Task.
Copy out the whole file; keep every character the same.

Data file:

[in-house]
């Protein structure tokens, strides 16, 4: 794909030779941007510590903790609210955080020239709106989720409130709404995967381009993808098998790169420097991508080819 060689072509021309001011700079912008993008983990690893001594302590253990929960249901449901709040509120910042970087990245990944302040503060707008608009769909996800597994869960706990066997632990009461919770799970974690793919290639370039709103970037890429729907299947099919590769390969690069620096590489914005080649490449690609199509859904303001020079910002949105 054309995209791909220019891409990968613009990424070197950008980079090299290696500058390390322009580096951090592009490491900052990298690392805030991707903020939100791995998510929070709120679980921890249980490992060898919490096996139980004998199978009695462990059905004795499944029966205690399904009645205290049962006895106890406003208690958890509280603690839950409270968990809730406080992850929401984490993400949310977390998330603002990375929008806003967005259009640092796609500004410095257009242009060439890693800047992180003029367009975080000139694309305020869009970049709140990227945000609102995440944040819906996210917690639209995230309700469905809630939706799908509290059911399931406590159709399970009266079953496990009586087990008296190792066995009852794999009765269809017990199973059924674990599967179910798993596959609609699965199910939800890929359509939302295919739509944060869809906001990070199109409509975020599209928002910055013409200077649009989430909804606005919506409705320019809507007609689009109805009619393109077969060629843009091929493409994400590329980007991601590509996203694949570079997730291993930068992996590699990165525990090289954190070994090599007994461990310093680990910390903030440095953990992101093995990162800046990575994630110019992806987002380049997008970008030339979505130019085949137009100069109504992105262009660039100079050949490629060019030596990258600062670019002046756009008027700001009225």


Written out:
[in-house]
């Protein structure tokens, strides 16, 4: 794909030779941007510590903790609210955080020239709106989720409130709404995967381009993808098998790169420097991508080819 060689072509021309001011700079912008993008983990690893001594302590253990929960249901449901709040509120910042970087990245990944302040503060707008608009769909996800597994869960706990066997632990009461919770799970974690793919290639370039709103970037890429729907299947099919590769390969690069620096590489914005080649490449690609199509859904303001020079910002949105 054309995209791909220019891409990968613009990424070197950008980079090299290696500058390390322009580096951090592009490491900052990298690392805030991707903020939100791995998510929070709120679980921890249980490992060898919490096996139980004998199978009695462990059905004795499944029966205690399904009645205290049962006895106890406003208690958890509280603690839950409270968990809730406080992850929401984490993400949310977390998330603002990375929008806003967005259009640092796609500004410095257009242009060439890693800047992180003029367009975080000139694309305020869009970049709140990227945000609102995440944040819906996210917690639209995230309700469905809630939706799908509290059911399931406590159709399970009266079953496990009586087990008296190792066995009852794999009765269809017990199973059924674990599967179910798993596959609609699965199910939800890929359509939302295919739509944060869809906001990070199109409509975020599209928002910055013409200077649009989430909804606005919506409705320019809507007609689009109805009619393109077969060629843009091929493409994400590329980007991601590509996203694949570079997730291993930068992996590699990165525990090289954190070994090599007994461990310093680990910390903030440095953990992101093995990162800046990575994630110019992806987002380049997008970008030339979505130019085949137009100069109504992105262009660039100079050949490629060019030596990258600062670019002046756009008027700001009225």